SEATTLE — Seattle’s housing market finished 2022 with a chill, as fewer people bought homes and prices stalled in one of America’s fastest — cooling markets.
Buyers and sellers signed fewer deals across the Seattle area in December, with a drop ranging between 20% and 35% compared to the same month a year earlier. The number of transactions was also down 30% to 40% from December 2019, before the pandemic and rock-bottom interest rates fueled a home sales boom that finally began to slow this past summer.
Around the region, home prices are still up from pre-pandemic levels, but have begun to decline or level off compared to this time last year.
The median King County home price was $825,000 in December, up about 2% from a year ago, according to new data released Friday by the Northwest Multiple Listing Service. The Snohomish County median price of $700,000 was flat, and the Pierce County median price of $504,500 was down 3%. In Kitsap County, the median home sold for $497,777, flat year over year. Those figures include single family homes and townhomes.
The result of the slower market for buyers who are still trying to make a deal? They are no longer “making a faster decision on buying a house than you would [when buying] a pair of shoes,” said Windermere agent Cristina Ross.
And for sellers? They “have to work with those buyers,” said Tacoma-based Ross.
According to Ross and other local agents, sellers have had to be more accommodating as the market has shifted. They put more effort in sprucing up their homes before listing, they slash their prices when homes linger on the market and they sometimes help buyers cover the cost of getting a lower rate from their lender. Those tactics are a marked change from earlier days of the pandemic, when sellers could count on buyers scrambling to quickly submit offers, often for more than the list price.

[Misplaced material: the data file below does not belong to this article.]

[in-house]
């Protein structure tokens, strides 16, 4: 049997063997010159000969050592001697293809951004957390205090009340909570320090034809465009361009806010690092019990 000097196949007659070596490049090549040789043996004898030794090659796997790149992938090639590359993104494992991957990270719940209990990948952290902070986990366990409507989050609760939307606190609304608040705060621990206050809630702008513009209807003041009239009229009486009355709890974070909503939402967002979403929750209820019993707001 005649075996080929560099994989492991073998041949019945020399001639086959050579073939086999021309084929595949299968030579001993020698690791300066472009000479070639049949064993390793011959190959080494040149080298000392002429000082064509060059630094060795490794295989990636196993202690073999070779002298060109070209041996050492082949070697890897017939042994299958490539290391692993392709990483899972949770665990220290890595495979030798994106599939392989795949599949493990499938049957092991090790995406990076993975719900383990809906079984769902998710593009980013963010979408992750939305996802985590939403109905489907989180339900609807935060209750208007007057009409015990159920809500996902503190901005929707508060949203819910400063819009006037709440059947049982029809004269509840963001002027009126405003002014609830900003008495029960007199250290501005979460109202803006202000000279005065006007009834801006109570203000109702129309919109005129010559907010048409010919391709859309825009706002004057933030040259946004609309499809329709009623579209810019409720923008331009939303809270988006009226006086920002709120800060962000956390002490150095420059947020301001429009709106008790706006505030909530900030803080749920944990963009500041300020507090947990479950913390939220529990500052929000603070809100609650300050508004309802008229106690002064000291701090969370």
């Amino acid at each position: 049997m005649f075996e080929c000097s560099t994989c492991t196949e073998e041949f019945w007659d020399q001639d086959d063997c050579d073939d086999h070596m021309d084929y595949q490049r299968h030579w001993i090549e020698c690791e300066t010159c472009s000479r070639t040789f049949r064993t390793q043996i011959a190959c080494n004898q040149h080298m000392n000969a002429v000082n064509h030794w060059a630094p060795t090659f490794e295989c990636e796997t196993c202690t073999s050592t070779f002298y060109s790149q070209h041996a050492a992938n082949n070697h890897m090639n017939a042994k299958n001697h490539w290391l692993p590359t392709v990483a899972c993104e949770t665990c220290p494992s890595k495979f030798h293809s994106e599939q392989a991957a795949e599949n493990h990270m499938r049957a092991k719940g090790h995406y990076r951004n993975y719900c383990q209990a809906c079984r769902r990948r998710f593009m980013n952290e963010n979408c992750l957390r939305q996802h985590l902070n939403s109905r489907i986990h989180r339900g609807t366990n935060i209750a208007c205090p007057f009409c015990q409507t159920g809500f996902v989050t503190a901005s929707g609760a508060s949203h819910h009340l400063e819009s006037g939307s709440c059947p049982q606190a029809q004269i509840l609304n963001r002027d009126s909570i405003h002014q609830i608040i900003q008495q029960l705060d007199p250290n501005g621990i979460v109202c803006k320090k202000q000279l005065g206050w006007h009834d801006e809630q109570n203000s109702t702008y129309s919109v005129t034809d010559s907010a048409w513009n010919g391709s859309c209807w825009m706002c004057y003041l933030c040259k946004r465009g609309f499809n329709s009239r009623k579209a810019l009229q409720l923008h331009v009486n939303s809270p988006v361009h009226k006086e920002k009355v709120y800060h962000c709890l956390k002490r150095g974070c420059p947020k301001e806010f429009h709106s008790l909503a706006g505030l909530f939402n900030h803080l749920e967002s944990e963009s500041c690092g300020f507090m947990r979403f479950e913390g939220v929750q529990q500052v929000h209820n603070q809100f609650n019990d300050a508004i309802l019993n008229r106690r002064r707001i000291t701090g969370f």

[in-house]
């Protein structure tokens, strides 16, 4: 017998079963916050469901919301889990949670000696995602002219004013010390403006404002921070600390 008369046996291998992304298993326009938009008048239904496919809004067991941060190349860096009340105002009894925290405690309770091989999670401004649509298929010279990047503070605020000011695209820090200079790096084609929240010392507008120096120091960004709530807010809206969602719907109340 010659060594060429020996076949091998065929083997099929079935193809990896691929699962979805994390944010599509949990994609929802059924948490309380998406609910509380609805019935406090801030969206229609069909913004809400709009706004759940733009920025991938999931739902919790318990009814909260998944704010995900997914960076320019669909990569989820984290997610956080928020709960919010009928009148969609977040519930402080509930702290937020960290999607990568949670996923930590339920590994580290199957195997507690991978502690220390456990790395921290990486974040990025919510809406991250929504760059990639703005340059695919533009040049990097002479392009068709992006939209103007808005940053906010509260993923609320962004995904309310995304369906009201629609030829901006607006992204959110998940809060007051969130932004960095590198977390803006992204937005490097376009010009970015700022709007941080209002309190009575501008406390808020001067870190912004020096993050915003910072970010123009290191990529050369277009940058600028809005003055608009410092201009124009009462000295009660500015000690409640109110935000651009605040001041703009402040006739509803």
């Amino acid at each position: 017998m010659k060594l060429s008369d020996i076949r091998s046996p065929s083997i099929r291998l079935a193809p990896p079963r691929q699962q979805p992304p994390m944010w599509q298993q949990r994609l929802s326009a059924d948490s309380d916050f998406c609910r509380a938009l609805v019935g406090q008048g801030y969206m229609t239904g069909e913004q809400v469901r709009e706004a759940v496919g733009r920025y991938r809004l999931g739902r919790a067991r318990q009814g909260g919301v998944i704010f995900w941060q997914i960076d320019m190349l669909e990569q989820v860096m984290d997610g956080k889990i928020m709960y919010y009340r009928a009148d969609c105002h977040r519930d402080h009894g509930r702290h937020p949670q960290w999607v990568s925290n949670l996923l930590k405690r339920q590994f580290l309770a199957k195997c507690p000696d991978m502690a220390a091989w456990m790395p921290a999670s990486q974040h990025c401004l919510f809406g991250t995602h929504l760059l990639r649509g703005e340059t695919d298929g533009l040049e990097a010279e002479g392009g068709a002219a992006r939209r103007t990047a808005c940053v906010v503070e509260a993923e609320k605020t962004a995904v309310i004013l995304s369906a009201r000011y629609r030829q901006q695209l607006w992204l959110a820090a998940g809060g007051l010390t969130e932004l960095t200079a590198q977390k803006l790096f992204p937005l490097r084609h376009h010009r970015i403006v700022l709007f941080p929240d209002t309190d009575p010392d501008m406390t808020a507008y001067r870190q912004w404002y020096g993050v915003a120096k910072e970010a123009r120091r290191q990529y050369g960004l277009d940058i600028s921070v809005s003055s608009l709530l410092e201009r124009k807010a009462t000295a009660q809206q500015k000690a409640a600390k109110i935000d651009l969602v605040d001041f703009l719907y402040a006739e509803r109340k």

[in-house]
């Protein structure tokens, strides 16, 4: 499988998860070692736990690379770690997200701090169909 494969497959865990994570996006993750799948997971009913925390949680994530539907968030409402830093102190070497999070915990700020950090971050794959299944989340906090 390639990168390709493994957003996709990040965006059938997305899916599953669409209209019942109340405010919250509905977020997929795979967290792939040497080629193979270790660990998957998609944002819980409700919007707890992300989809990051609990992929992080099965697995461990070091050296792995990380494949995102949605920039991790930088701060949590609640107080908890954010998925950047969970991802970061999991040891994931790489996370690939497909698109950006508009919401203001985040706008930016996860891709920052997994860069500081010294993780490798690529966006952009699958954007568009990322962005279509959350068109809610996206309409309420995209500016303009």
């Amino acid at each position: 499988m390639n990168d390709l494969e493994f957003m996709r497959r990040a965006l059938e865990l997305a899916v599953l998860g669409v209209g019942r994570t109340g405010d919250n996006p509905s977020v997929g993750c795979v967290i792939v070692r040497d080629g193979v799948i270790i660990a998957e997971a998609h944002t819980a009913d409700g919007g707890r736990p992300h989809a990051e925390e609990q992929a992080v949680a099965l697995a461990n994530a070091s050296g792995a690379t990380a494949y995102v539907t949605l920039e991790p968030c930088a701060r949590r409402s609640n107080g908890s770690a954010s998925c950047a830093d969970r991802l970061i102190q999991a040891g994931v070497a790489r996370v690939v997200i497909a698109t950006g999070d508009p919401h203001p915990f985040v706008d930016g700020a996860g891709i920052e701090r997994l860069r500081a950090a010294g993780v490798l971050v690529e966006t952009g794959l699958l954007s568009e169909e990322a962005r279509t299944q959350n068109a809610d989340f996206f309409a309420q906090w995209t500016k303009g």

“We’re going back to more give and take on both ends,” Ross said.
Seattle homes are spending around 22 days on the market, more than two weeks longer than a year ago but still below the national median of 37 days, according to November data from Redfin, the latest available. Homes in Tacoma and Everett are taking a bit longer to sell: 27 and 26 days, respectively.
Nearly five times as many King County homes were still listed for sale at the end of December as during the same time in 2021.
Throughout King County, the slowdown is showing up more in some areas than others: The median home price dropped 15% year-over-year on the Eastside, while prices climbed 5% in Seattle.
The condo market is slowing down, too. Forty percent fewer condo sales went pending in King County in December than a year earlier, and the median price stood at $465,000, up just 1%.
Even so, affording a home remains difficult for many buyers. The monthly payment for the median King County home is about $4,300, up 41% from a year earlier, according to the real estate data firm Attom Data Solutions.
Local real estate brokers expect the market to pick up in the new year as the typically busier spring market arrives. But economists expect Seattle home prices will continue to fall in 2023.
That dynamic could continue to attract buyers who want to take their time.
“Two categories of buyers are starting their search right now,” Seattle Redfin agent Shoshana Godwin said in a recent report. “First-timers hoping prices and competition are more manageable than they have been over the last few years, and returning buyers who took a break after losing out on multiple homes during the pandemic bidding-war frenzy.”
“They should be able to take their time and find a home for a slightly lower price than last year, but the market will likely become more competitive over the next few months.”